Remembering the great J.T. Arthur ‘Whitty’ Whitbourne

Into the archives: J.T. Arthur Whitbourne with his sister-in-law, Annie Williamson, outside his store Kyabram Sports Depot in Allan St.

At one stage at the peak of his career, James Thomas Arthur ‘‘Whitty’’ Whitbourne was described as ‘‘the best-known player in Victorian country cricket“.

One report even stated he was ‘‘boasting a record that would never be challenged’’.

That might be the case, too, even though it is more than a century since the man they called ‘‘Whitty’’ started terrorising batsmen, firstly in the suburbs of inner Melbourne and then in the Kyabram and District Cricket Association for more than three decades at the start of the 20th century.

Details of Whitty’s bowling career in his days in inner Melbourne’s suburbs in the mid-1890s and with Lancaster and Kyabram Cricket Club from 1908 to the end of the 1930-31 season are mind-boggling to say the least.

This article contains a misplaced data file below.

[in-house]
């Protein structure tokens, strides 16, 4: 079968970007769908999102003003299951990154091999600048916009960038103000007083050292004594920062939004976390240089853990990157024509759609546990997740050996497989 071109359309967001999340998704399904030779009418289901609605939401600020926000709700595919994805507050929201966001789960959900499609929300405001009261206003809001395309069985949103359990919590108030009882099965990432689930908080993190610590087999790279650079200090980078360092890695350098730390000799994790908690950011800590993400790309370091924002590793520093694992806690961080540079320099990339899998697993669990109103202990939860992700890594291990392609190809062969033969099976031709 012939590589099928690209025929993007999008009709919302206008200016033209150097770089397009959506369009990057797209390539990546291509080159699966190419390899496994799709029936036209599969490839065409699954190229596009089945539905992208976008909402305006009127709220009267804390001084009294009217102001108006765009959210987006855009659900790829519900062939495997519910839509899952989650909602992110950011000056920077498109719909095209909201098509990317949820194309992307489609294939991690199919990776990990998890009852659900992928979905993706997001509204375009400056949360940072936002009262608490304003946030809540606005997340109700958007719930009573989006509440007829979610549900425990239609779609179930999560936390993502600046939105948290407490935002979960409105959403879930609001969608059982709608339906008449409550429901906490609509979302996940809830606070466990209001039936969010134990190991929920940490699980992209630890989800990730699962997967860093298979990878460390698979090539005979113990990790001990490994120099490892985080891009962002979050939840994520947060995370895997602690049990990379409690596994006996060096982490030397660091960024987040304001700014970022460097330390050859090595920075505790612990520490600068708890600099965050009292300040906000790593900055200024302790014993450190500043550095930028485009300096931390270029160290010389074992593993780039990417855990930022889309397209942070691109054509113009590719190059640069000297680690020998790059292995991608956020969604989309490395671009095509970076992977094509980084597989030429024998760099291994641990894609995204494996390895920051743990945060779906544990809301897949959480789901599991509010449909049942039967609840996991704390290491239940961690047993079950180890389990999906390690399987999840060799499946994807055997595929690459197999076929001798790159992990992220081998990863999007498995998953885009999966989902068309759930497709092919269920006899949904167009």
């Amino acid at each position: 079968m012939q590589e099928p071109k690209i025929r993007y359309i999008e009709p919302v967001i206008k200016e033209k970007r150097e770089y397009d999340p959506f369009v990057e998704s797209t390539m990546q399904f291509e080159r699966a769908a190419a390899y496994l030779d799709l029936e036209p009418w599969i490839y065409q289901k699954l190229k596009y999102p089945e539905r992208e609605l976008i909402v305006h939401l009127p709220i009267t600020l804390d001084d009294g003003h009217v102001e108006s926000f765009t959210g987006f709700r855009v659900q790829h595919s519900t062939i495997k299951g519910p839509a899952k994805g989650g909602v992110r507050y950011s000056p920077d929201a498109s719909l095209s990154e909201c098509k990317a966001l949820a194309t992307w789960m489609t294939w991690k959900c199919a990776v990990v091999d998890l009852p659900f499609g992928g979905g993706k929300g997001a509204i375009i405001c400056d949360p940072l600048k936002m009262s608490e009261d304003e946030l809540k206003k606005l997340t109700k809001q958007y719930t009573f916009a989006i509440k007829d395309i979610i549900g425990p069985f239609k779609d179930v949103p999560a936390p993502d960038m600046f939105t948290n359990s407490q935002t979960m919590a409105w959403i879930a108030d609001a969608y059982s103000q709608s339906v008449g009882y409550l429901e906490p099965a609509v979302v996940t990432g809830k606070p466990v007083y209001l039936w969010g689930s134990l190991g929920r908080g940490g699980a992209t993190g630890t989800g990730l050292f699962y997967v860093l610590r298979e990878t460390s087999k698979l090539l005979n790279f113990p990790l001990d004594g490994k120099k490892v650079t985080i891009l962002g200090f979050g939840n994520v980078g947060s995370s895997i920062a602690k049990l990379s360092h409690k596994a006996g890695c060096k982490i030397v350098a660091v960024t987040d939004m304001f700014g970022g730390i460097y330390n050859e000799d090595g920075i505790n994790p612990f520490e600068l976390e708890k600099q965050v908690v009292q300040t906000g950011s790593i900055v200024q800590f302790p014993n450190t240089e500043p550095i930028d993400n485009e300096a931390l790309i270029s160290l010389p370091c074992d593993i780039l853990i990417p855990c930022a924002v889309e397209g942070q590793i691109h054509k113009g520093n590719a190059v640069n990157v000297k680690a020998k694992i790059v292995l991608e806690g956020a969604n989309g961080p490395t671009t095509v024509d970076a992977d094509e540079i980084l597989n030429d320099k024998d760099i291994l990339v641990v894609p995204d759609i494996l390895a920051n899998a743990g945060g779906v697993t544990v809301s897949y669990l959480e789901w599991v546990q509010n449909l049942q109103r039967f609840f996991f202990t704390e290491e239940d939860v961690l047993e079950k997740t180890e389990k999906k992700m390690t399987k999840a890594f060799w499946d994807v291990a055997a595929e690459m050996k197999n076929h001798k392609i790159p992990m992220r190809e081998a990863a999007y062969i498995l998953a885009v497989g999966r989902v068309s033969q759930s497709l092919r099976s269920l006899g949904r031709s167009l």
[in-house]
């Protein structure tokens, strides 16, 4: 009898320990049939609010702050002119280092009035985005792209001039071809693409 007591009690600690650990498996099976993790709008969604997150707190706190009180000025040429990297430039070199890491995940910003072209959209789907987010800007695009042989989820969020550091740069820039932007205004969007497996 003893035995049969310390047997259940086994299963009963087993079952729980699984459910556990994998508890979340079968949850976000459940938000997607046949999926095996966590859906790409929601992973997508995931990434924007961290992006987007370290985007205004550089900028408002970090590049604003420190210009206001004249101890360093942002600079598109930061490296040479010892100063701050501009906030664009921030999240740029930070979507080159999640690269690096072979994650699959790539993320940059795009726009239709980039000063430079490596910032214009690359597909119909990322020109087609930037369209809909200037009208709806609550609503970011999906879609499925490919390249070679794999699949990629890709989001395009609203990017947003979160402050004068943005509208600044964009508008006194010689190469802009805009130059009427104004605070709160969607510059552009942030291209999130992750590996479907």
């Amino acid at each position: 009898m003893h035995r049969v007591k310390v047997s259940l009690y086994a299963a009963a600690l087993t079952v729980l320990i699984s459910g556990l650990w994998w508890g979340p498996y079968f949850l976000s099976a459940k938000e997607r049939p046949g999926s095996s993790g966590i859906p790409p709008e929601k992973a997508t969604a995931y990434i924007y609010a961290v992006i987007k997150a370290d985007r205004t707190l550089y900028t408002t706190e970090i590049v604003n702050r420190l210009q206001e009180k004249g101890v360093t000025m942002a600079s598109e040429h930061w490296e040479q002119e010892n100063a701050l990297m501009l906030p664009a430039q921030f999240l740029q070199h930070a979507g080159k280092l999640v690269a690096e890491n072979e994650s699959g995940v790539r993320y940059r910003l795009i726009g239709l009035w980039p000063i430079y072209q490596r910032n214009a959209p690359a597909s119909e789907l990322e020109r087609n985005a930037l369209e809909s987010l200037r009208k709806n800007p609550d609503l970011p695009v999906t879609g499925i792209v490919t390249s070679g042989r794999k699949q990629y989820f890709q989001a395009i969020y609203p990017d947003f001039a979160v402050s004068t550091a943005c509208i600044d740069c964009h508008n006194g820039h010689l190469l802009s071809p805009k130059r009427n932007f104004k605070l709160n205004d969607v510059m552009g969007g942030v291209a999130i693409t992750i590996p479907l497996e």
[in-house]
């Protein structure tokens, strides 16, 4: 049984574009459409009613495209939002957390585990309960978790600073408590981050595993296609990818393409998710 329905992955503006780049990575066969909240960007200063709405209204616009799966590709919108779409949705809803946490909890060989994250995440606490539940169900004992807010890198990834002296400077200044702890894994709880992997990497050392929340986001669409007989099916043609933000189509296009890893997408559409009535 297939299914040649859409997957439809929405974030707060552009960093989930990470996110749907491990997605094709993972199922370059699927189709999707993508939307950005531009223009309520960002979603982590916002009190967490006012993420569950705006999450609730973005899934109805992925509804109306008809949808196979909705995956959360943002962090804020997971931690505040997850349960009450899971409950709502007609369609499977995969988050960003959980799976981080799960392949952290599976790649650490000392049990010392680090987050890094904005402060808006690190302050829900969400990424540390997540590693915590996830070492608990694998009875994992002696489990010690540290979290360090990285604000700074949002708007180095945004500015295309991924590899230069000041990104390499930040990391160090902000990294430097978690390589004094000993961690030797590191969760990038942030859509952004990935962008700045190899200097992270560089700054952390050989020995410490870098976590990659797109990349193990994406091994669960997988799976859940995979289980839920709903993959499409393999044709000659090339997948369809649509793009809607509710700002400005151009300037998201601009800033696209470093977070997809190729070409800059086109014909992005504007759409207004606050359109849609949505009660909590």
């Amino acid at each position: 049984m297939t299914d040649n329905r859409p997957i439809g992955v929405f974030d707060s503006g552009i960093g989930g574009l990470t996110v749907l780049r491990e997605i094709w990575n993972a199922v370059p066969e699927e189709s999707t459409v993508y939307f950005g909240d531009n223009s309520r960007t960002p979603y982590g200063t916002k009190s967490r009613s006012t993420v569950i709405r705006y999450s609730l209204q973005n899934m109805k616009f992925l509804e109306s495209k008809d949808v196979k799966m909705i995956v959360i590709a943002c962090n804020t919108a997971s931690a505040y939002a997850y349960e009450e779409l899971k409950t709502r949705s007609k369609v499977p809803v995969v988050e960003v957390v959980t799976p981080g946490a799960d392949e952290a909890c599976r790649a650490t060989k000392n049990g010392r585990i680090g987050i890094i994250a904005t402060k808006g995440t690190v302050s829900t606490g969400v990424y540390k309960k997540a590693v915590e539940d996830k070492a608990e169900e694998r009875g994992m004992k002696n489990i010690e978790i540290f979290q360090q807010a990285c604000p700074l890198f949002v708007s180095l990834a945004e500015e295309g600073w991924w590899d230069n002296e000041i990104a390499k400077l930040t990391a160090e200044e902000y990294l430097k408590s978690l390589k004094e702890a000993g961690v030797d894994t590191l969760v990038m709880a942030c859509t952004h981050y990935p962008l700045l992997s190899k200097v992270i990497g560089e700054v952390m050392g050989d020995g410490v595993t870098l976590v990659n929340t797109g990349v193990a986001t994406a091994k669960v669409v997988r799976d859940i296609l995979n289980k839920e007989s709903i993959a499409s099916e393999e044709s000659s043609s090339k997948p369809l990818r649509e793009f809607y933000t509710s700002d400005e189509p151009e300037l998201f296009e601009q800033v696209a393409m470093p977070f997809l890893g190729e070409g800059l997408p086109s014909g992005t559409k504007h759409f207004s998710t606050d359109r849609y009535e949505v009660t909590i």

The best way to get an idea of the magnitude of his feats as a wily spin bowler can be assessed by comparing his records with the most successful bowlers of today.

At the top level in the Goulburn Murray Cricket competition today, 50 wickets for the season would normally win the award for most wickets.

In fact, in the past 30 years or so, the association’s top wicket-taker for the season has often fallen well short of that tally.

But glancing through Whitty’s 10 years of feats recorded in his performance chart, you will notice in five of these seasons he took 100 wickets or more.

They included a somewhat staggering 169 victims at a cost of 1047 runs at the incredible average of 6.2 runs a wicket in the 1924-25 season with Kyabram Cricket Club.

His recorded bowling history then reveals he claimed 2288 wickets at a cost of 15,040 runs at an average of 6.6 runs.

Any bowler worth his salt will verify that’s an insane average over such a lengthy period.

His 2000th wicket came on the final ball of the final over of the final match of the 1927-28 season playing for the Kyabram Wednesdays against his former club Lancaster.

Some old timers might remember whose wicket it was — another wily spinner called Bill Payne, who played cricket with Lancaster into his 60s.

By the time he had finished his career in 1940 at the age of 60, the man they called ‘‘Whitty’’ had taken more than 3000 wickets.